On one hand, the insurance will make sure Sydney doesn’t break the bank with health issues. On the other hand, the insurance isn’t cheap and I have a wedding to save for.
No Pet Insurance for Sydney Today
In looking at the numbers I just don’t think pet insurance is going to fit in the budget right now. I do understand it’s a risk, but it’s one I’m willing to take.
We already spent $350 adopting her and have spent a bunch on toys, food, a crate, leash and collar, and more. I’ve also spent $150 for a puppy training class that will last 6 weeks and start soon.
Puppies are expensive.
If something terrible happens with her health then I’m just going to have to buck up and pay for it from the wedding fund. Then I’ll make up for it with reduced spending elsewhere. I’d rather take the money I would have spent on premiums and the deductible and use that to pay for anything that might happen.
If nothing or something small happens, I’ll have made the right choice. If she has a really big health issue, I’ll have made the wrong choice. Only time will tell.
The great news is the she’s healthy again. She’s lots of trouble and too freaking adorable. We love her so much already!
Readers: If you have a pet, do you have pet insurance? If so, how much does it cost and have you ever had to use it?
Owning a home can be expensive. There are a lot of big purchases that can drain your bank account pretty quickly.
Sometimes your spend a lot of money and it’s really exciting. Other times you spend a lot of money and it’s super-duper lame.
I’d say $350 is a lot of money, so here are a few things I’ve spent $350 on so far:
- A fancy schmancy new stainless steel microwave (which is pretty cool)
- A big office desk for your two desktop monitors and printer (also pretty snazzy)
- A paint sprayer and 5 gallons of paint (kinda boring if you ask me)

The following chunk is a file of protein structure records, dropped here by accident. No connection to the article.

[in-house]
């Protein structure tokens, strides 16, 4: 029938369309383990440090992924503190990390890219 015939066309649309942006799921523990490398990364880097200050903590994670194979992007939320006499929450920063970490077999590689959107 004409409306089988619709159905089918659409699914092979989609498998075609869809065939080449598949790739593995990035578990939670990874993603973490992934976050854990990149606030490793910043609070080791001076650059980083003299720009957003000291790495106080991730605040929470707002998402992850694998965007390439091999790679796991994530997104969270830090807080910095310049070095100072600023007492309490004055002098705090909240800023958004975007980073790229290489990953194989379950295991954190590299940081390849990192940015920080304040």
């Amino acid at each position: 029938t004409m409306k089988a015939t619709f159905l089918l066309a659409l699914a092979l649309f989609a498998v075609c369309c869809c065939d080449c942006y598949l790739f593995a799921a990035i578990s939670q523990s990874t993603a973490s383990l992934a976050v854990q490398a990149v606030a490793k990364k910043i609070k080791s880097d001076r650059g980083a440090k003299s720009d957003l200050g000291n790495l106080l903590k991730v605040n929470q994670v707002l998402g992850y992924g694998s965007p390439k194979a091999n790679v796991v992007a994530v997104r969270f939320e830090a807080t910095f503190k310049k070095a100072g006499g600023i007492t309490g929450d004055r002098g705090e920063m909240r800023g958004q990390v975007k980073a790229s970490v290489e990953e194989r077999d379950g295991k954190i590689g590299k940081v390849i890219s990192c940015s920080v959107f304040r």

- Underlayment and transition pieces for my floors (lame-o)
However, none of that can even compare to the $350 I spent yesterday. For a tax-deductible donation of $350 Tag and I welcomed this little rascal into our family!
This is Sydney. She’s our new Australian Shepherd puppy!
She was a rescue and needed a good home. We wanted a dog that would run with Tag and would play frisbee with me. Most importantly, we wanted a dog that would be protective of our family and be our last line of defense in keeping us safe in our home.
Sydney is perfect for us!
Yes the adoption fee was expensive, and yes we’ve already spent another $200-$300 on a crate, playpen, dog food, toys, a bed, food and water bowls, a collar, a leash, and probably a bunch of other stuff I’m forgetting.
And it’s worth every penny.
We have a house. We have a nice yard. And now we finally have a dog to share it with! This is a great addition to our family and will also serve as a nice warm-up for when Tag and I get married next year and start thinking about kids.
You’ll certainly be getting more pictures of Sydney over the next few weeks and months (as I’m pretty sure the pictures of her are 95,231 times more interesting than anything I’d ever have to say).
We are super excited, and thank you for helping Tag and me welcome Sydney into the McKee family!